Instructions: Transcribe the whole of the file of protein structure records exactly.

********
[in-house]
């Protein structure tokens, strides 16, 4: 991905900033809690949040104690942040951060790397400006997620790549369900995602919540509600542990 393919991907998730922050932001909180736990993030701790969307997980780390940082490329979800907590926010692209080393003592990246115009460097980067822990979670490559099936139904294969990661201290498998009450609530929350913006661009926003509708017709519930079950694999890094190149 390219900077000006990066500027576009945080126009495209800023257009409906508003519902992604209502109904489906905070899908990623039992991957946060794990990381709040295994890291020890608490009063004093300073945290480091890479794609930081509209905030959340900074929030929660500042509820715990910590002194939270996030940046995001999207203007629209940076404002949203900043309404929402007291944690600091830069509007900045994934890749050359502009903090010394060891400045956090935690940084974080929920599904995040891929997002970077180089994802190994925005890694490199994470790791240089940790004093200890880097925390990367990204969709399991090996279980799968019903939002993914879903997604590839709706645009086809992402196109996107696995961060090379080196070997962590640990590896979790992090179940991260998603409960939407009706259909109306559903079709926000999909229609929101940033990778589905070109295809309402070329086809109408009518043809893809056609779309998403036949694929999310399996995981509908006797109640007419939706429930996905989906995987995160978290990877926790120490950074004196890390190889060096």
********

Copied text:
[in-house]
């Protein structure tokens, strides 16, 4: 991905900033809690949040104690942040951060790397400006997620790549369900995602919540509600542990 393919991907998730922050932001909180736990993030701790969307997980780390940082490329979800907590926010692209080393003592990246115009460097980067822990979670490559099936139904294969990661201290498998009450609530929350913006661009926003509708017709519930079950694999890094190149 390219900077000006990066500027576009945080126009495209800023257009409906508003519902992604209502109904489906905070899908990623039992991957946060794990990381709040295994890291020890608490009063004093300073945290480091890479794609930081509209905030959340900074929030929660500042509820715990910590002194939270996030940046995001999207203007629209940076404002949203900043309404929402007291944690600091830069509007900045994934890749050359502009903090010394060891400045956090935690940084974080929920599904995040891929997002970077180089994802190994925005890694490199994470790791240089940790004093200890880097925390990367990204969709399991090996279980799968019903939002993914879903997604590839709706645009086809992402196109996107696995961060090379080196070997962590640990590896979790992090179940991260998603409960939407009706259909109306559903079709926000999909229609929101940033990778589905070109295809309402070329086809109408009518043809893809056609779309998403036949694929999310399996995981509908006797109640007419939706429930996905989906995987995160978290990877926790120490950074004196890390190889060096």